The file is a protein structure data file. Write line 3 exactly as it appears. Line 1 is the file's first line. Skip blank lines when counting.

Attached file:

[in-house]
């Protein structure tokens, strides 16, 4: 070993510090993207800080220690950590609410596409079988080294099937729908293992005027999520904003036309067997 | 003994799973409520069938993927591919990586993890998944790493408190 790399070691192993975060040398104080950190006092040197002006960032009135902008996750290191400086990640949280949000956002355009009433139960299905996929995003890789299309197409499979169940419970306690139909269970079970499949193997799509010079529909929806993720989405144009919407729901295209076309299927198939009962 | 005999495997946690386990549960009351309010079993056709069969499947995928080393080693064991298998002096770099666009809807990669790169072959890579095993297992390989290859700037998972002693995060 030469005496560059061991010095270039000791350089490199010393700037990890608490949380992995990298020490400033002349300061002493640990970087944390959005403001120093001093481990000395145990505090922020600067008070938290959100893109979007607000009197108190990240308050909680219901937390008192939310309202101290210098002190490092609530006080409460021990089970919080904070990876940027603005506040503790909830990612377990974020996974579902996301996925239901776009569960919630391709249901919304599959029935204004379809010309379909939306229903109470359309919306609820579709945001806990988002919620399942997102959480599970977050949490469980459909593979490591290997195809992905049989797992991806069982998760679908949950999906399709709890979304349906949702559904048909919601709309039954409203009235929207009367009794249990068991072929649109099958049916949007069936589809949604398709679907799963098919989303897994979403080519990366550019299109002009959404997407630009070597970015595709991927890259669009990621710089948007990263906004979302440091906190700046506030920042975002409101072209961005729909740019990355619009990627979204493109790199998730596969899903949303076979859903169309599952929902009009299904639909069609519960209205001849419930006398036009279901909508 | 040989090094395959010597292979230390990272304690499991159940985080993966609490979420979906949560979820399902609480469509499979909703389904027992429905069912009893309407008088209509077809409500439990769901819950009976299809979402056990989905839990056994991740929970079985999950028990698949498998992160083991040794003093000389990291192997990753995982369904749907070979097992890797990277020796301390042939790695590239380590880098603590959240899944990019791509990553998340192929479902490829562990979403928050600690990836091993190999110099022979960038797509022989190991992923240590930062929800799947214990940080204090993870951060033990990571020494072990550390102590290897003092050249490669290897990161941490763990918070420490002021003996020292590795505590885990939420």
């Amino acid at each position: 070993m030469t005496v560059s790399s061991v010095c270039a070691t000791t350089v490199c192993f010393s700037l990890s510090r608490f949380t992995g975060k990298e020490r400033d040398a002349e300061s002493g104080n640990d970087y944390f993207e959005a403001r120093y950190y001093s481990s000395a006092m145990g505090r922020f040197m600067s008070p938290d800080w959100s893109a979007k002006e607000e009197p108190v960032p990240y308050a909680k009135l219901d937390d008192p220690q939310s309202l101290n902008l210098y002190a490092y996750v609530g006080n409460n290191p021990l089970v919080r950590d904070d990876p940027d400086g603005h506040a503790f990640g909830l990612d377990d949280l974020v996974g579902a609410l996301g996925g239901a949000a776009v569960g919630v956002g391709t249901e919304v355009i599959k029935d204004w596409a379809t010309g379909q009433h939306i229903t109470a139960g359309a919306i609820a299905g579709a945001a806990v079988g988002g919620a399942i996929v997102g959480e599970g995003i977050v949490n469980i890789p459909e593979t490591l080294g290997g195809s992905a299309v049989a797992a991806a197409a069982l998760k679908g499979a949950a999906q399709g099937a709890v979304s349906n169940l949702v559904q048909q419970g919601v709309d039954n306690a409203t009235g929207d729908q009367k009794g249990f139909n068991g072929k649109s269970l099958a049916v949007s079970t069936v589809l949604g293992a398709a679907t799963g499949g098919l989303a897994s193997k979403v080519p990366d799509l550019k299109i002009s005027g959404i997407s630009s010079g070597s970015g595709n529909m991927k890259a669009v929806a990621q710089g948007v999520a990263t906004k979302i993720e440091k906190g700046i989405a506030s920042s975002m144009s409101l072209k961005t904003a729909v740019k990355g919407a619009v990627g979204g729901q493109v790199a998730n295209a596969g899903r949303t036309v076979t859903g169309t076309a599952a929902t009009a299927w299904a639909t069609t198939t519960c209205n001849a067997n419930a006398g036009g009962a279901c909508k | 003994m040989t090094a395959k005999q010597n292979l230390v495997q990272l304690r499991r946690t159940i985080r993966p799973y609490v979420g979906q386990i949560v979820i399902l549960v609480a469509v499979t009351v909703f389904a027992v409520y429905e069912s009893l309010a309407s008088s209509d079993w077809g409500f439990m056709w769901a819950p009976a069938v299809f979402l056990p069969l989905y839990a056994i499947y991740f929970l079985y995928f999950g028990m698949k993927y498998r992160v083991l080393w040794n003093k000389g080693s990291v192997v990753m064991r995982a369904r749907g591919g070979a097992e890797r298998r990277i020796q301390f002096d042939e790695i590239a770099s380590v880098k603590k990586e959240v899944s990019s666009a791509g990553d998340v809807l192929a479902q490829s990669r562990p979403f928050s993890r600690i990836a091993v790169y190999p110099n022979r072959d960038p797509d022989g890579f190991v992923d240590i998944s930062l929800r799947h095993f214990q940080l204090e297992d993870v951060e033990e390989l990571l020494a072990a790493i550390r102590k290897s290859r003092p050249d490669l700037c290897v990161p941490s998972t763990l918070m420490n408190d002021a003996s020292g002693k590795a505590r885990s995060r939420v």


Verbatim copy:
């Amino acid at each position: 070993m030469t005496v560059s790399s061991v010095c270039a070691t000791t350089v490199c192993f010393s700037l990890s510090r608490f949380t992995g975060k990298e020490r400033d040398a002349e300061s002493g104080n640990d970087y944390f993207e959005a403001r120093y950190y001093s481990s000395a006092m145990g505090r922020f040197m600067s008070p938290d800080w959100s893109a979007k002006e607000e009197p108190v960032p990240y308050a909680k009135l219901d937390d008192p220690q939310s309202l101290n902008l210098y002190a490092y996750v609530g006080n409460n290191p021990l089970v919080r950590d904070d990876p940027d400086g603005h506040a503790f990640g909830l990612d377990d949280l974020v996974g579902a609410l996301g996925g239901a949000a776009v569960g919630v956002g391709t249901e919304v355009i599959k029935d204004w596409a379809t010309g379909q009433h939306i229903t109470a139960g359309a919306i609820a299905g579709a945001a806990v079988g988002g919620a399942i996929v997102g959480e599970g995003i977050v949490n469980i890789p459909e593979t490591l080294g290997g195809s992905a299309v049989a797992a991806a197409a069982l998760k679908g499979a949950a999906q399709g099937a709890v979304s349906n169940l949702v559904q048909q419970g919601v709309d039954n306690a409203t009235g929207d729908q009367k009794g249990f139909n068991g072929k649109s269970l099958a049916v949007s079970t069936v589809l949604g293992a398709a679907t799963g499949g098919l989303a897994s193997k979403v080519p990366d799509l550019k299109i002009s005027g959404i997407s630009s010079g070597s970015g595709n529909m991927k890259a669009v929806a990621q710089g948007v999520a990263t906004k979302i993720e440091k906190g700046i989405a506030s920042s975002m144009s409101l072209k961005t904003a729909v740019k990355g919407a619009v990627g979204g729901q493109v790199a998730n295209a596969g899903r949303t036309v076979t859903g169309t076309a599952a929902t009009a299927w299904a639909t069609t198939t519960c209205n001849a067997n419930a006398g036009g009962a279901c909508k | 003994m040989t090094a395959k005999q010597n292979l230390v495997q990272l304690r499991r946690t159940i985080r993966p799973y609490v979420g979906q386990i949560v979820i399902l549960v609480a469509v499979t009351v909703f389904a027992v409520y429905e069912s009893l309010a309407s008088s209509d079993w077809g409500f439990m056709w769901a819950p009976a069938v299809f979402l056990p069969l989905y839990a056994i499947y991740f929970l079985y995928f999950g028990m698949k993927y498998r992160v083991l080393w040794n003093k000389g080693s990291v192997v990753m064991r995982a369904r749907g591919g070979a097992e890797r298998r990277i020796q301390f002096d042939e790695i590239a770099s380590v880098k603590k990586e959240v899944s990019s666009a791509g990553d998340v809807l192929a479902q490829s990669r562990p979403f928050s993890r600690i990836a091993v790169y190999p110099n022979r072959d960038p797509d022989g890579f190991v992923d240590i998944s930062l929800r799947h095993f214990q940080l204090e297992d993870v951060e033990e390989l990571l020494a072990a790493i550390r102590k290897s290859r003092p050249d490669l700037c290897v990161p941490s998972t763990l918070m420490n408190d002021a003996s020292g002693k590795a505590r885990s995060r939420v």